Good Charts: The HBR Guide to Making Smarter, More Persuasive Data Visualizations

I read multiple books about data visualization (by Edward Tufte, Alberto Cairo, Stephen Few, Cole Nussbaumer Knaflic, Jonathan Schwabish and other authors). Therefore, before buying a new unknown to me book I always ask myself a question – do I need one more dataviz book?

I did not know I needed this book. But I am happy that I bought this book. Good Charts is an excellent book. It provides a brief overview of data visualization history and visual perception. And it explains how to build good charts. But it is not a bunch of strict rules. The book just helps you to ask right questions (including questions to yourself), to understand what type of data visualization you need, to sketch and to prototype, to ask more questions and to refine your data visualization for better persuasion, but not for manipulation. It helps you to present your work and it gives you a great advice about constant practicing. The book even teaches you about how to speak about bad charts (in social media) to make dataviz community more pleasant for all of us (dataviz professionals and newbies).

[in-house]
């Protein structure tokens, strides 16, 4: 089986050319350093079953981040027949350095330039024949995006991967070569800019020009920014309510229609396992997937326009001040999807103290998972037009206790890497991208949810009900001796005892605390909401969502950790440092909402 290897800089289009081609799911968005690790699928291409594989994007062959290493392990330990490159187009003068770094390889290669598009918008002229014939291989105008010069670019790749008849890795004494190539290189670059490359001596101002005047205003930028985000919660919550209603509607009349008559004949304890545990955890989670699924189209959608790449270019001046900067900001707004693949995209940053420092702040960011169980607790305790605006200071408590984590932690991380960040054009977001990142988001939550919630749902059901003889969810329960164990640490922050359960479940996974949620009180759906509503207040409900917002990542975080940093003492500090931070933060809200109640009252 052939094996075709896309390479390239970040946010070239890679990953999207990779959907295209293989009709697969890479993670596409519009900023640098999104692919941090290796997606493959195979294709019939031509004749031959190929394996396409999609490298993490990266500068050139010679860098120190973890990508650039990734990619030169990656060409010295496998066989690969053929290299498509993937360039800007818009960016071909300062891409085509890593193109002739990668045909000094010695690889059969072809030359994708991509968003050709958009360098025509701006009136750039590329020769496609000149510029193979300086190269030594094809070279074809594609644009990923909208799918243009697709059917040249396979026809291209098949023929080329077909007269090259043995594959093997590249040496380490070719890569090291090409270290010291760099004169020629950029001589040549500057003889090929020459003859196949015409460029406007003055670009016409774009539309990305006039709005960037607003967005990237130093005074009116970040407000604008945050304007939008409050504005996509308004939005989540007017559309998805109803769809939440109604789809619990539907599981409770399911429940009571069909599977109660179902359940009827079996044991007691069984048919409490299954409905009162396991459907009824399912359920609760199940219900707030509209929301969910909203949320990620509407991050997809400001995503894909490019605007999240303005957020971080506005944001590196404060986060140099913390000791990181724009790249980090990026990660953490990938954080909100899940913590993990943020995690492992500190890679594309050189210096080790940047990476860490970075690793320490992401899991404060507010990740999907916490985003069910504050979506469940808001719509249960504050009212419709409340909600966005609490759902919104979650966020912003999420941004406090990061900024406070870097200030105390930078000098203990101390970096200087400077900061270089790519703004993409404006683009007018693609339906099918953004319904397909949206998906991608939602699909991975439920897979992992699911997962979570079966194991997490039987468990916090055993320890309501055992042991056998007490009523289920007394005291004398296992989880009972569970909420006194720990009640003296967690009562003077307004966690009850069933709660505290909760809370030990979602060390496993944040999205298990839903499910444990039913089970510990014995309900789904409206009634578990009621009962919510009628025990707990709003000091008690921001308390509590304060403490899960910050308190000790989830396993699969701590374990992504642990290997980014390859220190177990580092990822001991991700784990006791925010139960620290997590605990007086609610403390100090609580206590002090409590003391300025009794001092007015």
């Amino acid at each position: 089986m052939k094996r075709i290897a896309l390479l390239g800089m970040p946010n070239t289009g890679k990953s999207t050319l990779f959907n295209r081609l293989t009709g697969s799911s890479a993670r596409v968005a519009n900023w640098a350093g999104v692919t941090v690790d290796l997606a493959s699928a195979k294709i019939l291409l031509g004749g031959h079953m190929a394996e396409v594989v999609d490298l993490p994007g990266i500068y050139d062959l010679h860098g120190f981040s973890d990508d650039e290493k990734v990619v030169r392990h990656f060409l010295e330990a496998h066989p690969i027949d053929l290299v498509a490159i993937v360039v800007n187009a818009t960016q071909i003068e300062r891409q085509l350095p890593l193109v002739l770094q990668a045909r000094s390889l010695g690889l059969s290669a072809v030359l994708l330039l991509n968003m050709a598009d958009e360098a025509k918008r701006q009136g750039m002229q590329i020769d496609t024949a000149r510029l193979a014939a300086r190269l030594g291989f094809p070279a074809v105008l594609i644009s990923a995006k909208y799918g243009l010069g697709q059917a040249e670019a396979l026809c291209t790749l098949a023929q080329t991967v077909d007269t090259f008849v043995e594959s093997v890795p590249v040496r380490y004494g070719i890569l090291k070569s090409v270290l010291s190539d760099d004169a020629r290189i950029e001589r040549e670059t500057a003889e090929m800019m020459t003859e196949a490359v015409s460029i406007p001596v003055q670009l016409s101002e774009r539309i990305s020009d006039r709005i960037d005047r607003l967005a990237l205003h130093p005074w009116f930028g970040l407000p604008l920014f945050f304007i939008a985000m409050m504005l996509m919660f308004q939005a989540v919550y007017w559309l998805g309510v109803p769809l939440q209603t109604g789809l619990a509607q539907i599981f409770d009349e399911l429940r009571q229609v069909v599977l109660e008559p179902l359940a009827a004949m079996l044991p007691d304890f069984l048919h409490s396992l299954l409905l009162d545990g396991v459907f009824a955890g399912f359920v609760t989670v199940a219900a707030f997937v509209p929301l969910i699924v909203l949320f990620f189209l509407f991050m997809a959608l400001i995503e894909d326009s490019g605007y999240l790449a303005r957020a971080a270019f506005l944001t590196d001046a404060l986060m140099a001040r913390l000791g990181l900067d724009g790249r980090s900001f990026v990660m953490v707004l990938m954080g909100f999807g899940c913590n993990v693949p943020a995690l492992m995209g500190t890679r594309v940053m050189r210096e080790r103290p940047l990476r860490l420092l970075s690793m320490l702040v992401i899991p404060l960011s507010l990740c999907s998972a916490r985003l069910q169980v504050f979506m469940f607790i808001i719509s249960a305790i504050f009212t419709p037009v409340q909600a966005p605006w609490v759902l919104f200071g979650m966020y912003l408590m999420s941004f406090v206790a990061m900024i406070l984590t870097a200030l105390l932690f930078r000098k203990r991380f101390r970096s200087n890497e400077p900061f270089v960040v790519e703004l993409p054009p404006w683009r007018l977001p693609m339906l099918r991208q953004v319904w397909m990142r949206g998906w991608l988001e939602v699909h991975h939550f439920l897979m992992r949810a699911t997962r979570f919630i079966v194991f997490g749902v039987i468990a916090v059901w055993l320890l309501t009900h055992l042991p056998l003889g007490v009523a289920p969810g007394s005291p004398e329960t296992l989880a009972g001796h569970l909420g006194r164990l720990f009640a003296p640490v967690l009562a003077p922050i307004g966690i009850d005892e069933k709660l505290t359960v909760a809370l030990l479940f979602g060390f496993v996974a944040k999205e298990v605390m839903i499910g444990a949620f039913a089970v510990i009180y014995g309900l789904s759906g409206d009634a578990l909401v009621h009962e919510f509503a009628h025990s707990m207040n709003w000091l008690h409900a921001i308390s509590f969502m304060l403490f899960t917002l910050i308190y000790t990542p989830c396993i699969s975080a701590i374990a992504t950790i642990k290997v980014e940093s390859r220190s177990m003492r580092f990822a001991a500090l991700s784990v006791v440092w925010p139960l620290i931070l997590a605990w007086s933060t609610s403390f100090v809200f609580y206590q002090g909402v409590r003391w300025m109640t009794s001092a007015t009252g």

Good Charts is not a manual, and it is not an impractical philosophy book. It is a data visualization thinking enabler and it is a guide on your way into the world of better charts. And Scott Berinato is a great coach.

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